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Gaining Control of the .NET ListBox : Page 3

Although .NET's Windows Forms ListBox control has extended capabilities, it can be problematic to do some of the simplest things. But by using delegates, you can achieve near-total control.


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Delegate Control
At this point, change personas and put on a control creator's hat. Here's a different approach to displaying custom strings based on some object.

Unless there's a good reason not to do so, when you create a class, you typically want the class *consumer* to have as much control over the instantiated objects as possible. One way to increase the class consumers' power is to give them control over the method that the ListBox (or other code) calls to get a string representation of your object. In other words, rather than pre-define multiple display methods within your class, you could provide a public Delegate type and then add a private member variable and a public property to your class that accept that delegate type.

' Public Delegate type definition Public Delegate Function displayPersonDelegate _ (ByVal p as Person) as String ' Private member variable Private mDisplayMethod as displayPersonDelegate ' Public Property Public Property DisplayMethod() as displayPersonDelegate Get Return mDisplayMethod End Get Set (ByVal Value as displayPersonDelegate) mDisplayMethod=Value End Set End Property

In the code above, the displayPersonDelegate accepts a Person object and returns a string. The class consumer will create a displayPersonDelegate object and assign it to the public DisplayMethod property.

Next, override the ToString method so that it returns the delegate result value. For example:

Public Overloads Overrides Function ToString() _ as String ' Check to see if a delegate exists If Me.DisplayMethod is Nothing ' use the default MyBase.ToString, or ' any other default ToString implementation ' you wish Return MyBase.ToString Else ' Try to invoke the assigned delegate Try Return Me.DisplayMethod(Me) Catch ' again, use the default MyBase.ToString, or ' any other default ToString implementation ' you wish Return MyBase.ToString() End Try End Property

The advantage of this scheme is that the object consumer gets the best of both worlds—a default ToString implementation assignable by the class creator and the ability to call a custom ToString method by assigning the delegate. And the class creator doesn't need to worry about all the possible ways that a user may wish to display an object. Finally, it gives the object consumer the ability to set different custom ToString methods for every instance of the Person class.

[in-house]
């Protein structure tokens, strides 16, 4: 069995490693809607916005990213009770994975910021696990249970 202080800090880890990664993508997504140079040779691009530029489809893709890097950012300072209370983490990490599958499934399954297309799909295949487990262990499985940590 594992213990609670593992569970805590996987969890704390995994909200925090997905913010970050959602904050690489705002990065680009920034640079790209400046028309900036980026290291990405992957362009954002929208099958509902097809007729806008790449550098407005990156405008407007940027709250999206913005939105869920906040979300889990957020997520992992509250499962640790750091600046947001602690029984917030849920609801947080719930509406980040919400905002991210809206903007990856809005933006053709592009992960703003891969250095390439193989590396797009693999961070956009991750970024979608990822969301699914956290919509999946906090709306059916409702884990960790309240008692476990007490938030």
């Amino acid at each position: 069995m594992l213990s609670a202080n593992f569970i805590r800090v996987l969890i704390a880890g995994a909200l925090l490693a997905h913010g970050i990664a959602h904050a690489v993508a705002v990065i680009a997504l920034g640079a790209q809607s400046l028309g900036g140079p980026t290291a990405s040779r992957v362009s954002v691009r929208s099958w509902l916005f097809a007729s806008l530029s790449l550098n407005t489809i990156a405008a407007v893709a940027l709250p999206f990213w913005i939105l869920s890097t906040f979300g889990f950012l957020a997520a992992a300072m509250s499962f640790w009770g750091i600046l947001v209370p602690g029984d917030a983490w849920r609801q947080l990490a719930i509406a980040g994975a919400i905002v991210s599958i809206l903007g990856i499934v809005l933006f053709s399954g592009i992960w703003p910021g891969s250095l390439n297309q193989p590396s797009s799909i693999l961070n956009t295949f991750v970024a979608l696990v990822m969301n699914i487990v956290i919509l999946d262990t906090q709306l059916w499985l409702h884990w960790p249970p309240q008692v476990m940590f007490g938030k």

The simplest way to use the Person class is to assign a collection of them to some collection object, setting the DisplayMethod for each Person to a function matching displayPersonDelegate signature. For example, to create an ArrayList containing the Person objects, you would first write the display functions:



Public Function DisplayPersonFirstLast _ (byVal p as Person) as String Return p.FirstName & " " & p.LastName End Function Public Function DisplayPersonLastFirst _ (byVal p as Person) as String Return p.LastName & ", " & p.FirstName End Function

Next, when you create the collection, you assign the DisplayMethod for each Person object.

' define an ArrayList at class level Private people As New ArrayList() ' create Person objects and add them ' to the people ArrayList Dim p as person p = New Person(1, "Twain", "Mark", "MT") ' create a displayPersonDelegate for the ' DisplayPersonLastFirst method p.DisplayMethod = New Person.displayPersonDelegate _ (AddressOf DisplayPersonLastFirst) people.Add(p) ' repeat as necessary p = New Person(2, "Austen", "Jane", "JA") p.DisplayMethod = New Person.displayPersonDelegate _ (AddressOf DisplayPersonLastFirst) people.Add(p) p = New Person(2, "Fowles", "John", "JF") p.DisplayMethod = New Person.displayPersonDelegate _ (AddressOf DisplayPersonLastFirst) people.Add(p)

Using the DisplayMethod delegate property, Person object consumers can create custom methods to display the object's data in any format they prefer. But because the scheme defaults to the .NET standard ToString method, you haven't changed the base functionality of ToString in any other way. In fact, the only reason to override the ToString method at all is because that's what the ListBox calls by default. But you could just as easily write a Display method and have the class consumers call the Display method explicitly (in this case, by setting the ListBox DisplayMember property to "Display"), and leave ToString out of the equation altogether.



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